(On a scale from 1 to 5)

National Preparedness Level: 1

Northern California PL: 1

Southern California PL: 2

Current National Situation:

support

Share this Page

Initial attack was light with 135 new fires reported last week. 5 new large fires reported and 4 large fires contained.

This overview will be updated every Friday at 8:00 am unless significant activity occurs. Individual fires will be updated in real time.

Last week

Fires: 135
Acres: 900

Year to date

Fires: 610
Acres: 6,383

10-yr average

Fires: 1,789
Acres: 35,854
(2009 – 2018 as of today)

Regional Fires

Incident NameStateLead AgencySize (acres)Percent ContainedEstimate of ContainmentPersonnelStructures Destroyed
Camp, Butte CountyCACAL FIRE BTU153,336100%Nov. 30, 20181,06518,804

California Fires

Incident NameStateLead AgencySize (acres)Percent ContainedEstimate of ContainmentPersonnelStructures Destroyed
Woolsey, Ventura/LACACAL FIRE96,949100%Nov. 22, 20183251,643

Out of State Fires

Incident NameStateLead AgencySize (acres)Percent ContainedEstimate of ContainmentPersonnelStructures Destroyed
Range 2NVECFX9,19698%unknown238

Large Incident: A wildfire of 100 acres or more occurring in timber, or a wildfire of 300 acres or more occurring in grass/sage.
Wildland Fire: Any nonstructure fire, other than prescribed fire, that occurs in the wildland.
Wildland Fire – IMT1: Wildland fire; Type 1 Incident Management Team Assigned.
Wildland Fire – IMT2: Wildland fire; Type 2 Incident Management Team Assigned.
Wildland Fire – Other: Wildland fire; Other Incident Management Team Assigned besides a Type 1 or Type 2 team (e.g. Type 3).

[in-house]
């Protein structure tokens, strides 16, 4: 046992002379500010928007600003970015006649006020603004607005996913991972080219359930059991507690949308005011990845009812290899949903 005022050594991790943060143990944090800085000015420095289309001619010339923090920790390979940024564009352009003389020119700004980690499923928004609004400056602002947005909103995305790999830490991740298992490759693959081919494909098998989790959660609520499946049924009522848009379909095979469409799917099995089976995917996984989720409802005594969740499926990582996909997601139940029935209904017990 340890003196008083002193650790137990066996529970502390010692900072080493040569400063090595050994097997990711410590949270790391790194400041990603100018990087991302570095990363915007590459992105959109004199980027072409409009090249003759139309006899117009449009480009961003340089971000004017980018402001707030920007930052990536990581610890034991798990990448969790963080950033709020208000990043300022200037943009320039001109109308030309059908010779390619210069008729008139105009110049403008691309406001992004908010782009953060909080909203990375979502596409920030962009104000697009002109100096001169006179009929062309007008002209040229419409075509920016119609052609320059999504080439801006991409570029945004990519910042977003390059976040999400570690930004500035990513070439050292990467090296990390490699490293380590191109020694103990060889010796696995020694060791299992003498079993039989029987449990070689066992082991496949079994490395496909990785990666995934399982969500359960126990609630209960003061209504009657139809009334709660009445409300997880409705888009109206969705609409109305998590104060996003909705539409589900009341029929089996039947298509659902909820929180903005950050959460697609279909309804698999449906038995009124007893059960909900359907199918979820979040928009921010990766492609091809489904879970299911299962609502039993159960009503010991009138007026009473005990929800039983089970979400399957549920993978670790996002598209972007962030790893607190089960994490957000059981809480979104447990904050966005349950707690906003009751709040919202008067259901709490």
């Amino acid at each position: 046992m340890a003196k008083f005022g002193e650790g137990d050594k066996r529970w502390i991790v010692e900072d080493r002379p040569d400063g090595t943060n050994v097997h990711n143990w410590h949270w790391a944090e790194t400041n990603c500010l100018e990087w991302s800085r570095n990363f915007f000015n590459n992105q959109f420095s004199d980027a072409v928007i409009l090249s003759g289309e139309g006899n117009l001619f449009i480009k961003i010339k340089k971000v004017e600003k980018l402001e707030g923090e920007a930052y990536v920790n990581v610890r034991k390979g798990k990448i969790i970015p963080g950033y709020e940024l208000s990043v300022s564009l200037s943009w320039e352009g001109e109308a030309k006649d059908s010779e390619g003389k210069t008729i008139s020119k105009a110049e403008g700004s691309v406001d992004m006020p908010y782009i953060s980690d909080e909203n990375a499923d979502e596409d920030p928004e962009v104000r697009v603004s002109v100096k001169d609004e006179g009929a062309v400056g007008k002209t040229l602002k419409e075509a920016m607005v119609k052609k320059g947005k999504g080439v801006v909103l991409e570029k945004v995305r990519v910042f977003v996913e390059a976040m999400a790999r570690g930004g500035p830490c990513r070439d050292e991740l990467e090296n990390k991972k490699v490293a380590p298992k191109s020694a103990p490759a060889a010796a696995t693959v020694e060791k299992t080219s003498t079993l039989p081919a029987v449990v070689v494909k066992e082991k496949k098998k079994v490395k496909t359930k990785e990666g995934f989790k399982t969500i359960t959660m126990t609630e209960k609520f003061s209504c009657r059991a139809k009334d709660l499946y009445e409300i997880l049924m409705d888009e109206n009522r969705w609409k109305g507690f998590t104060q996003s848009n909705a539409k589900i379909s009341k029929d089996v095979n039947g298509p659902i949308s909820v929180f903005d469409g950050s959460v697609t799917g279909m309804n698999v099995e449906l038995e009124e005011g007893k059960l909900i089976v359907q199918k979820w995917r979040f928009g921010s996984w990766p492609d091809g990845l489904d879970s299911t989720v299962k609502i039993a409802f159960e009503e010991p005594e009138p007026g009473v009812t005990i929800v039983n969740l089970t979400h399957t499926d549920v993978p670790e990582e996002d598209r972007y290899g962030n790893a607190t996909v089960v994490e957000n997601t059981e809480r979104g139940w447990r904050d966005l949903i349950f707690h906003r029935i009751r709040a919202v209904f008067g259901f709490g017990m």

Wildland Fire Use (WFU) Fire – A naturally ignited wildland fire that is managed to accomplish specific prestated resource management objectives in predefined geographic areas outlined in Fire Management Plans.

Map information provided courtesy of the UDSA Remote Sensing Application Center using data provided by the National Interagency Fire Center. The data is subject to change.

Weather Outlook

The week begins with record-setting cold across the Great Lakes region and the northeast beginning to show signs of moderation as the Polar Vortex moves northeast into Canada.

High pressure over the West will weaken as it moves inland over the weekend. The resulting westerly flow pattern will lead to a return to normal temperatures for most of the nation by Monday.

Temperatures will begin to cool again across the West Monday night as a weakening low pressure area moves into the Pacific Northwest bringing more snowfall to the mountains.

Lower and higher elevations across the Great Basin could pick up some snow Tuesday as the system moves east.

Another blast of snow and cold will be possible across the upper Midwest Wednesday and Thursday as another arctic front moves southeast from central Canada.

The southward progression of the advancing cold air should not penetrate as far south as the previous one.